This allowed for companies like Done Global and Cerebral to prescribe drugs online. Cerebral stopped prescribing controlled substances in May 2022 following a lawsuit filed by the former vice president of product and engineering, Matthew Truebe, claiming the company “put profits before patient safety and over-prescribed ADHD medications.”

DEA administrator Anne Milgram said that organizations like Done Global are partly to blame for the global Adderall shortage, which has persisted since 2022, and that “any diversion of Adderall and other prescription stimulant pills to persons who have no medical need only exacerbates this shortage and hurts any American with a legitimate medical need for these drugs.”

The Dangers Of Over-Prescribing Adderall

Companies like Done Global and Cerebral have shown that there are real dangers in the mass prescribing of stimulants like Adderall. Not only have they highlighted the dangers behind deceptive and misleading advertising, but also the dangers that come with prescribing stimulants to those who don’t need them or who should not be put on them.

Prescribing stimulants to patients who do not need them or who should not be put on them can have real, serious consequences. A patient passed away in 2020 following an Adderall prescription given by a Done Global clinician. Family of the deceased, Harland Band, say he had a history of opioid addiction, which would have been “obvious from a prescription drug-monitoring database.” Band’s mother says the Adderall prescription triggered a relapse that ultimately caused his death. In 2022 Done Global declined to comment on Band’s death, citing patient privacy.

Cases like Band’s are not freak accidents. Medical experts agree that one risk of prescribing Adderall to those with active substance use disorders is that the medication can increase urges to use other drugs. Experts suggest that patients with a drug history such as Band’s need to be monitored closely for signs they are abusing the medication.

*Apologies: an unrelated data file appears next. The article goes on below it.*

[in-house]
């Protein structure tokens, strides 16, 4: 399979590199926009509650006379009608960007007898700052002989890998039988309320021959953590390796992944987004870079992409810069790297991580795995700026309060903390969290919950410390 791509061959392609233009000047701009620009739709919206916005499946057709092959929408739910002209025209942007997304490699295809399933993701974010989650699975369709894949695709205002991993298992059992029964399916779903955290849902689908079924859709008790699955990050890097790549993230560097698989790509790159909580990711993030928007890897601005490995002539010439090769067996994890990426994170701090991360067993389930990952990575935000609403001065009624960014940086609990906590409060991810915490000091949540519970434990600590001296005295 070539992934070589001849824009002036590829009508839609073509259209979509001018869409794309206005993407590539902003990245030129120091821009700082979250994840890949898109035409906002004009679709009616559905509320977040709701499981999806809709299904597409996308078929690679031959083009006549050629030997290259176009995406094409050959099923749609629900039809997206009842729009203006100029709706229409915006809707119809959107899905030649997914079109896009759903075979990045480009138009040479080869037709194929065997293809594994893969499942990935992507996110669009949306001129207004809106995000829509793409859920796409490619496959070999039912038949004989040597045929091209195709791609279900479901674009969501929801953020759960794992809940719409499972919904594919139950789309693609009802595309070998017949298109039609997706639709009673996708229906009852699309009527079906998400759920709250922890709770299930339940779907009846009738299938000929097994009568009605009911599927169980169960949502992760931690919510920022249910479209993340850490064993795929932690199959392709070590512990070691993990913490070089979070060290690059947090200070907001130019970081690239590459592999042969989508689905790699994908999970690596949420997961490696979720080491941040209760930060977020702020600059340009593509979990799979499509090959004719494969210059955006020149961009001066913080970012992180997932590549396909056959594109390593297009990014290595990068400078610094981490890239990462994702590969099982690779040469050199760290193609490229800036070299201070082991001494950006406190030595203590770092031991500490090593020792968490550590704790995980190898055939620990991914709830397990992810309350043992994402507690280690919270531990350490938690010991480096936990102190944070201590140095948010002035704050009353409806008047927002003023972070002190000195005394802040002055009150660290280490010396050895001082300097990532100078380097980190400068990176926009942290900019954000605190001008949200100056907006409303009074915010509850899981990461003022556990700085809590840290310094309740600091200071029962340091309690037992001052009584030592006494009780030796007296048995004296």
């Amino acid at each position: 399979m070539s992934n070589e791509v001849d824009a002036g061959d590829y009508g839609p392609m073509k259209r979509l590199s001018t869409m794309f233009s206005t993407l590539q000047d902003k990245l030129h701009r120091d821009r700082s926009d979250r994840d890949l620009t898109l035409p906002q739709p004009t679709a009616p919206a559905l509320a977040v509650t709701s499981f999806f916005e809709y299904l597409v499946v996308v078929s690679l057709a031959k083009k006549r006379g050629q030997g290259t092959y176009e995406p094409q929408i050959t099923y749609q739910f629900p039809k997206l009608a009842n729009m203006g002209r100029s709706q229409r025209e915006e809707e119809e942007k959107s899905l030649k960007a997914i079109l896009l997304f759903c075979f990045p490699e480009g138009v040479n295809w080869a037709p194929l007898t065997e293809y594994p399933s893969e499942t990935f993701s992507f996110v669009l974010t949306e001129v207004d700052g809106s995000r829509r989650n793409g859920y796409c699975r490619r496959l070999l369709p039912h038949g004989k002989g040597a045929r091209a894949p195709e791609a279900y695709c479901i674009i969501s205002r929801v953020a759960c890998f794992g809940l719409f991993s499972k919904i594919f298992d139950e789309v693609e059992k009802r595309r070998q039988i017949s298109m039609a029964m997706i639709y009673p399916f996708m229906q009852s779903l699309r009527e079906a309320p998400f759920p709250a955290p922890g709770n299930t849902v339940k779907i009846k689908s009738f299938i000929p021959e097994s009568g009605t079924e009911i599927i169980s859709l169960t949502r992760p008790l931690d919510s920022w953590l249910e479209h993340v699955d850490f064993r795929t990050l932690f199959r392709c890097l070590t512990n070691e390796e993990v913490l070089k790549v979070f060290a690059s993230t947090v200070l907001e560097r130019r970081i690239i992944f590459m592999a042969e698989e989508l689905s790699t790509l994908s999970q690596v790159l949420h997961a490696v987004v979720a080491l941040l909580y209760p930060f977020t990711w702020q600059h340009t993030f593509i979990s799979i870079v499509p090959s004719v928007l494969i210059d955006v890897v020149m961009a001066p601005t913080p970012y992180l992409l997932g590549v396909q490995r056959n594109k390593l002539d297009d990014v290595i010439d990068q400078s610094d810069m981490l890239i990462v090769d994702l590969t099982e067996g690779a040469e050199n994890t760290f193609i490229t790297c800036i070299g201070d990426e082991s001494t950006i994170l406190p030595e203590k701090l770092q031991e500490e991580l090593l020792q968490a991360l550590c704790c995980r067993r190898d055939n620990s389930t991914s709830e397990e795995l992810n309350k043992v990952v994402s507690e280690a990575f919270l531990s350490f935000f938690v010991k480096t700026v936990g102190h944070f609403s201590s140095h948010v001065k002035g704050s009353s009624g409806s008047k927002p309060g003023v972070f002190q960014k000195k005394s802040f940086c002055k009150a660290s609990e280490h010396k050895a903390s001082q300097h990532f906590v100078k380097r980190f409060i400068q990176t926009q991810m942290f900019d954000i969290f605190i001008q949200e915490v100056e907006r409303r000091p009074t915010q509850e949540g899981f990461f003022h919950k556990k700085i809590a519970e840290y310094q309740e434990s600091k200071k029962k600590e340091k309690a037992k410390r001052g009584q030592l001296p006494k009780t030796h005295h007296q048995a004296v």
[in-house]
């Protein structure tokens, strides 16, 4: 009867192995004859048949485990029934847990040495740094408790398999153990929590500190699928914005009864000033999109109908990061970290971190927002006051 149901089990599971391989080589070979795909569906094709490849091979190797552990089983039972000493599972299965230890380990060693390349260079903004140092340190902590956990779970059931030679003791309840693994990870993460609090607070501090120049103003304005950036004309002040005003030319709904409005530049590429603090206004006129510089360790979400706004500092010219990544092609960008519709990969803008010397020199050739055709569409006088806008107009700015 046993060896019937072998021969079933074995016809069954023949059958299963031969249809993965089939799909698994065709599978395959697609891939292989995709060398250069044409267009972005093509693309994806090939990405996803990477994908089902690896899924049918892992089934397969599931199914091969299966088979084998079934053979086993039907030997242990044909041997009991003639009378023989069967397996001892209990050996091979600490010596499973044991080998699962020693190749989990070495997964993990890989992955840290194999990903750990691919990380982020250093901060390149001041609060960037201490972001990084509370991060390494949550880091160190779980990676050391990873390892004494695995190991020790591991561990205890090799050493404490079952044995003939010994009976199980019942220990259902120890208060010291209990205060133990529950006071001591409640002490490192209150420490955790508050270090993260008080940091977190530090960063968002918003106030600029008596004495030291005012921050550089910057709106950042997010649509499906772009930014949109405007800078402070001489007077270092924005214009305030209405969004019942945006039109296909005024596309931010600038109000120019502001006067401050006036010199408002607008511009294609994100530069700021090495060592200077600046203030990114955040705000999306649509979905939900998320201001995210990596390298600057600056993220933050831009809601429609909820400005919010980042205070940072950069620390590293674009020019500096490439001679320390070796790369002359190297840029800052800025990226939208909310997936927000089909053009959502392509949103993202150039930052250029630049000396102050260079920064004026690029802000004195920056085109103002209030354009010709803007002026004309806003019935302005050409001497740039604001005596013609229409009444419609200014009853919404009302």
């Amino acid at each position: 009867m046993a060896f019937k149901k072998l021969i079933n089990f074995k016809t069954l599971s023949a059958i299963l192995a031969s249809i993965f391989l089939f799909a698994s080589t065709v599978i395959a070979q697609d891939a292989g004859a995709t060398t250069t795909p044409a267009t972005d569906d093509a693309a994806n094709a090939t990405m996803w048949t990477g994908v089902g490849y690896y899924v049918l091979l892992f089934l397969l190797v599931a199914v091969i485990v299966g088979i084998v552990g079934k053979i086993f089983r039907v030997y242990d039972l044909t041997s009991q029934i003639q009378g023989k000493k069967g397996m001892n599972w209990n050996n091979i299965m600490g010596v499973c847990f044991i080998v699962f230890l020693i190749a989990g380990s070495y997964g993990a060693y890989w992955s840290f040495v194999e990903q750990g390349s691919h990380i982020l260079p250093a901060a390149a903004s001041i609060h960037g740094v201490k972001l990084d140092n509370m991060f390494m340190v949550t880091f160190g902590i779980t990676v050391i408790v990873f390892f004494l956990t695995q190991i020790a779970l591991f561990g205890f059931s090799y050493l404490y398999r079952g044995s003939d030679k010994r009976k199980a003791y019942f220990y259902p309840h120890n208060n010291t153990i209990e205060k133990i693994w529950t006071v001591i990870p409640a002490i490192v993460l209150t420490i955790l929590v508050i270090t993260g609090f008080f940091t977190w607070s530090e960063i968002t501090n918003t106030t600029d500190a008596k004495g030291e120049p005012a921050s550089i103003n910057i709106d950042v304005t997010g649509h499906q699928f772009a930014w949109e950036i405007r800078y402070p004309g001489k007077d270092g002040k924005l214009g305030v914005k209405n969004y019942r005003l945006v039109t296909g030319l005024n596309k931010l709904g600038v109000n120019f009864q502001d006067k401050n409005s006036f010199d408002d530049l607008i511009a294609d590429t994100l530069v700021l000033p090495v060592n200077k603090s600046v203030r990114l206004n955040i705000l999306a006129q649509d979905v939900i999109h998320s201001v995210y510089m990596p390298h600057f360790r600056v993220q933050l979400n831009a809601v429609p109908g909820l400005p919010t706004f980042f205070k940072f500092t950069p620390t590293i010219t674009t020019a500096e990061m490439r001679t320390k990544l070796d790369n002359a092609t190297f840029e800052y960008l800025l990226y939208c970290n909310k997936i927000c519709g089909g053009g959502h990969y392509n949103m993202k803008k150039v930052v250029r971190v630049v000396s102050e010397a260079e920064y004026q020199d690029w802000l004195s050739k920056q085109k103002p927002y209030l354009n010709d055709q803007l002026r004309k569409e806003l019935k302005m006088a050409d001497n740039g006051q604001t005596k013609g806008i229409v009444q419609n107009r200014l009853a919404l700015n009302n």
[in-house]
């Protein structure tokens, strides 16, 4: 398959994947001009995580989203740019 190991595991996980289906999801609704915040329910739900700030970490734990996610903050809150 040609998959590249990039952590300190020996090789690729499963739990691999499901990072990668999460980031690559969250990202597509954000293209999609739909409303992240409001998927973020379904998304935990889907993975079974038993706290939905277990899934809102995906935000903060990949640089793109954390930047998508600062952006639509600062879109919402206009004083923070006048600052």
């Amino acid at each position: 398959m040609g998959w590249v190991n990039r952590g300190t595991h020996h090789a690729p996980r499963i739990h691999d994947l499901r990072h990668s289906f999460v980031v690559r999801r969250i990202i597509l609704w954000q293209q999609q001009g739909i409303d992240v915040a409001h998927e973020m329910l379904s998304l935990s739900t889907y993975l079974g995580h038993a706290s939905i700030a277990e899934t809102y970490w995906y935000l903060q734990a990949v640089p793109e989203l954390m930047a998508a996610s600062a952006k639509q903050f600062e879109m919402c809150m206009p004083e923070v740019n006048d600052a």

Navigating Substance Abuse And ADHD

For those with an active substance use disorder or a history of substance abuse, Adderall may not always be the safest option for treating ADHD.

In cases of active substance use disorders, it’s always recommended to undergo treatment for both substance abuse and mental health concerns, like ADHD, before deciding to seek medications like Adderall. Dual diagnosis programs assist with managing the symptoms of ADHD and modifying the body’s responses and triggers during recovery. This approach helps people live a healthy and functional life without dependence on any substance.

If you or someone you know is struggling with an addiction, ADHD, or both, don’t wait to reach out. When both addiction and ADHD are present, deciding to treat one and not the other often leads to the worsening of symptoms of the untreated condition. This can not only have negative impacts on your life, but can also cause the return of a substance use disorder if not properly treated.

To learn more about treating ADHD and addiction, contact a treatment provider today to understand what options are available.

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Zachary Pottle

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  • Zachary Pottle earned his B.A. in Professional Writing from Saint Leo University. His passion for writing has led him to a career in journalism, where he specializes in writing about stories in the pain management and healthcare industry. His main goal as a writer is to bring readers accurate, trustworthy content that serve as useful resources for bettering their lives or the lives of those around them.